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Filling my stomach: A Thai food review

THAILAND | Monday, 6 January 2014 | Views [473]

Isaan food

Isaan food

If you know me at all, even just a little bit, you know I claim that about 60% of my reason for choosing to teach in Thailand was the food (slight exaggeration, but just slight). I love Thai food and was so excited to be surrounded by it, especially by the prospect of eating Pad Thai every day.

Yet, here I am to find that Pad Thai is street food, and therefore something I just won’t find in my hometown. On the streets of Bangkok it’s a delicacy, and in a restaurant it’s just not good. I learned that the sauce for Pad Thai uses too many ingredients to be easily made anywhere, so it’s not so easy to find. Anytime we leave Amata, I jump at ordering the dish when it’s on the menu, only to become disappointed. In the touristy places, it’s often too sweet and the flavor balance is off! I want a little kick to my Pad Thai, and was more impressed by my local Thai joint in Philly than any restaurant in Thailand. That was until my 30 Baht Pad Thai cooked in a hot pot on the ground on the street in less than 5 minutes. The flavors and textures were perfect, and I never looked back. I solemnly swear to never order Pad Thai in a restaurant with 4 walls ever again.

Side note: Is it still called Thai food if it’s made in Thailand, or is it just food?

One of my favorite dishes to order is suki (soo-key) hang gai. It’s a clear mungbean noodle stir fry, mixed with vegetables (usually cabbage, kale and morning glory), egg, and chicken. A sweet chili sauce comes on the side. You can also order this dish suki nam, and it will come as a soup. Gai is the protein (chicken), but you can order it with just veggies (pak), moo (pork) or goon (prawn). When I order goon, it’s more expensive and I usually get only 4 pieces of prawn, so I usually stick to Gai. At our local joint, this dish is about 35 BAHT (or $1.06).

Next up is Pad See Ew Gai: thick, wide egg noodles with the same mix of veggies, chicken, and oyster sauce. Delicious, but the noodles are very filling and almost pastey. I feel rather gluttonous as I slurp up my noodles at dinnertime. Again, 35 BAHT.

No matter how sick I am of rice, I always find myself craving Khao Pat Gai, chicken fried rice. It’s a light dish, made with cabbage, morning glory, some Chinese broccoli (so much better than real broccoli), fresh tomatoes, egg, and whatever else they decide to throw in with the chicken. A lime squeeze makes it pop, and some chilies pickled in vinegar give it a kick. Tastes worlds better than any fried rice I’ve ever had in the states, and for a buck (30 BAHT), it tastes even better.

Some other dishes I’ve come to know and love…

Kratium Prik Thai Gai, or garlic pepper chicken.

Pad Kapow Gai, or chili basil chicken.

Kanaa Moo Grob, or crispy pork with Chinese broccoli and oyster sauce. AMAZING.

Green curry is always great, although I only order it in places where I can point to the picture or it’s translated. Massaman is also delicious, and is a southern curry.

Coconut milk soup, similar to green curry. Same story!

Chicken with cashew nuts, delicious but don’t know how to say it in Thai!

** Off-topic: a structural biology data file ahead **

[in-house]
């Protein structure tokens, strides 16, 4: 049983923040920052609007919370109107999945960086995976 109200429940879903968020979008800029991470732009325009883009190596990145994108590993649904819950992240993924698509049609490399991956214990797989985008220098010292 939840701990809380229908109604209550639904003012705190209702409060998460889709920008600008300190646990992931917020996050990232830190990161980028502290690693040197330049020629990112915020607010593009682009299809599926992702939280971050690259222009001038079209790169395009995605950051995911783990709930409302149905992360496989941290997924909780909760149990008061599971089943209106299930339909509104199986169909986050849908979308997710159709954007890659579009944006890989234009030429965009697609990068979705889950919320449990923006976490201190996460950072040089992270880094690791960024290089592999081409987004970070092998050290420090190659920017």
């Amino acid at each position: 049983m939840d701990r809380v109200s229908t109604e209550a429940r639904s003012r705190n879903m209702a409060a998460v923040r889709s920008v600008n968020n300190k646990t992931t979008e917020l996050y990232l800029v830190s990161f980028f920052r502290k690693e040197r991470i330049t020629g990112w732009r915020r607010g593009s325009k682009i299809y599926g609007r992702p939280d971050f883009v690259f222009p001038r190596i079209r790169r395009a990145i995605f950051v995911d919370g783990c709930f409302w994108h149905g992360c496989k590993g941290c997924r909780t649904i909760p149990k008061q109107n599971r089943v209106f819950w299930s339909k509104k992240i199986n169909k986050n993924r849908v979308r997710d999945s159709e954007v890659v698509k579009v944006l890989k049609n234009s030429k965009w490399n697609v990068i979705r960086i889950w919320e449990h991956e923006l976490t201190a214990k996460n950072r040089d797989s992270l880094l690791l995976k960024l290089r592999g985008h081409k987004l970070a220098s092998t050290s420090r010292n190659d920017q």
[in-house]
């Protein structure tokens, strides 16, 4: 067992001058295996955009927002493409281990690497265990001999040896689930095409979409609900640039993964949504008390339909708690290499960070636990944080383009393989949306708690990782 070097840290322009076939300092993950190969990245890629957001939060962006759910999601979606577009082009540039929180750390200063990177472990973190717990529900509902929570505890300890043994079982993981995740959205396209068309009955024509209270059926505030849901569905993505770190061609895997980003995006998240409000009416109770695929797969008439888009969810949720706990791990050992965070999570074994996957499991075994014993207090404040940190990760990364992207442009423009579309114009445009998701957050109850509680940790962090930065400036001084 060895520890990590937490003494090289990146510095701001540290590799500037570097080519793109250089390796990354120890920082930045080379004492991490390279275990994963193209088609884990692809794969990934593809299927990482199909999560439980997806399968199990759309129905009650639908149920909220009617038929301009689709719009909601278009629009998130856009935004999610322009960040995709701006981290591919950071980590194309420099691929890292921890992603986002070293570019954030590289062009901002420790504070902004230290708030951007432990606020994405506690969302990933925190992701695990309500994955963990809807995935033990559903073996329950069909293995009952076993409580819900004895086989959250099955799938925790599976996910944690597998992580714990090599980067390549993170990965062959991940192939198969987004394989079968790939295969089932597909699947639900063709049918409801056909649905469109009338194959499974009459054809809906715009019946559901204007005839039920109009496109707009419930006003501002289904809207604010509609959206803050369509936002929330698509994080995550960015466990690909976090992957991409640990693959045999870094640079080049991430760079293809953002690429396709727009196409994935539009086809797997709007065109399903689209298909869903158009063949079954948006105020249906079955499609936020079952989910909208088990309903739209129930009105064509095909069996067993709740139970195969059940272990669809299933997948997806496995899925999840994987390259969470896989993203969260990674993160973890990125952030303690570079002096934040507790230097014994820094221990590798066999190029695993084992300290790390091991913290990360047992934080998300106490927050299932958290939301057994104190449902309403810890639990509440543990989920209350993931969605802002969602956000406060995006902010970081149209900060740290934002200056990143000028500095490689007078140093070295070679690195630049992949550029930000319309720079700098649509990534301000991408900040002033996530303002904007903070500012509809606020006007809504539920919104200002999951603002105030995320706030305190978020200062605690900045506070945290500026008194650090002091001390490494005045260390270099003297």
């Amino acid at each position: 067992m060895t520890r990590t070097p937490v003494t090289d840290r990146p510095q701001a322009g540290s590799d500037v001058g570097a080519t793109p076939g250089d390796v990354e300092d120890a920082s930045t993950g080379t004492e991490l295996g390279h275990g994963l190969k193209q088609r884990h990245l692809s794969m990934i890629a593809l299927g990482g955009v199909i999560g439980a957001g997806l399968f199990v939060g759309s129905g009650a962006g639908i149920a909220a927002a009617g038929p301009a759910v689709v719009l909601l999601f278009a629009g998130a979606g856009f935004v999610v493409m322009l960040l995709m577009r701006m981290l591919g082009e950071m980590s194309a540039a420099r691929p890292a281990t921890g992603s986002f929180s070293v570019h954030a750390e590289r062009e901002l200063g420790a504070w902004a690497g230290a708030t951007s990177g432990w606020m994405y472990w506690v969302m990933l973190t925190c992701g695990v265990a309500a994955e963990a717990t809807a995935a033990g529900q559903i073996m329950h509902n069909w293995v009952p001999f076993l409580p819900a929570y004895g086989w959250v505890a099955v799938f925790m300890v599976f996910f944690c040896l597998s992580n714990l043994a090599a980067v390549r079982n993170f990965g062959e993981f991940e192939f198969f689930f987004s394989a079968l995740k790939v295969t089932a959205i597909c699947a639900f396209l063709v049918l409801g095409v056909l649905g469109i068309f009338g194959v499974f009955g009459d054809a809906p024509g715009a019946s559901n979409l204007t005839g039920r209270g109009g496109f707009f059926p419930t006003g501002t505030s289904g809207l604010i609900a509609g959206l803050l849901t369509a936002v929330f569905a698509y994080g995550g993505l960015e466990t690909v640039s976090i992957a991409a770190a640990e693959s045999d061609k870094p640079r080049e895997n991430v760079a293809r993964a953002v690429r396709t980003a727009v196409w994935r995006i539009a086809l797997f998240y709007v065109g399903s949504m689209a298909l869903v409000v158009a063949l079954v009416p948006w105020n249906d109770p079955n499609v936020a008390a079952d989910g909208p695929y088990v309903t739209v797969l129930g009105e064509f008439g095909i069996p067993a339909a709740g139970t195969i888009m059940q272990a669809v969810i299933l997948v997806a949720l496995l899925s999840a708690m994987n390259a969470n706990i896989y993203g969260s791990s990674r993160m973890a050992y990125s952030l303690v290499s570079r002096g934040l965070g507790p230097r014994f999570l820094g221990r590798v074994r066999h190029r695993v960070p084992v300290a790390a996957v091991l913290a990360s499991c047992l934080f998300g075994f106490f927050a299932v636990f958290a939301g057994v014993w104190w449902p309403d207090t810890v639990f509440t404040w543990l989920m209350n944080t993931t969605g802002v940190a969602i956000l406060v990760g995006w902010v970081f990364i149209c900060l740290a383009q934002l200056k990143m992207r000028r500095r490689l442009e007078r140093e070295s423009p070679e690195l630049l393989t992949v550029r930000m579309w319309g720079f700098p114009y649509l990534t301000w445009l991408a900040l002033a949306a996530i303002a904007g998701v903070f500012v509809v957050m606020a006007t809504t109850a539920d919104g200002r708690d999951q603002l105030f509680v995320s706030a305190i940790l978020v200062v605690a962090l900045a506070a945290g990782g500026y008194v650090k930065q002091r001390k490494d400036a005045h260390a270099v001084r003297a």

While here, I’ve also learned that the regions of Thailand have different cuisines. Most of the food I’m eating is Central or Southern Thailand cuisine, but I have to say that Isaan (Northeast) has become my absolute favorite. We discovered the Isaan restaurant in our town our first week here when eating dinner with our new co-workers. The food was so unfamiliar, and I wasn’t crazy about it, nor did I get the hype. After going back a few times, it began to grow on me. Let’s just say that after being here for three months, I crave it every single day. We go to our Isaan joint so often, and order the same exact things in our broken Thai every time, that they have started just bringing us our usual order, and not even asking what we want. Here’s what’s on OUR menu at Isaan.

Khao Neow – sticky rice. So much better than steamed rice.

Som Tam Thai – green papaya salad. Made with strips of green papaya, carrots, cucumbers, string beans, cabbage, tomatoes, dried shrimps, roasted peanuts, and chilies. Mixed with a sweet and sour salty dressing.

Moo yang – barbequed pork strips with a chili sauce.

Gai yang – barbequed chicken, which they're often sold out of.

Moo dai Dio - Literally traslates into "One Sun Pork"; sundried strips of pork, served with flash fried sweet basil. Mouth. Watering.

Larb moo – Minced pork with onion and chilies.

For the three of us, we usually order one of everything, except two Som Tams, and two Moo dai Dio… small portions, I swear! Usually, our meal costs us about 80 – 90 BAHT each (that’s about $3, folks).

OH.. don’t forget to order MAI PET (little spice) or the food with be laced with chilies and your mouth will be on fire. And if you’re Alex, you’ll get a mad real sweat stash.

I’m determined to take an Isaan specific cooking class, as well as a regular Thai class, so I can make myself all the Som Tam Thai I want when I return to the states.

As far as desserts go, I’m not a huge fan of Thai sweets. They are SWEET and everything is topped with condensed milk and more sugar. However, I do love fresh mango with sticky rice, and I love this dessert we get at school with these baby bananas in coconut milk. Fresh coconut ice cream is delicious topped with peanuts, and you can get a bag of fresh fruit anywhere on the street.

Speaking of school lunch, let me just say that it may be free but it’s absolutely HORRIFIC 75% of the time. We have a few solid dishes, but other than that it’s total hit or miss and I often find myself eating way too much white rice with chilies and fish sauce. Mai pen rai!

Tags: delicious, food, isaan, som tam, spicy, thai, thailand

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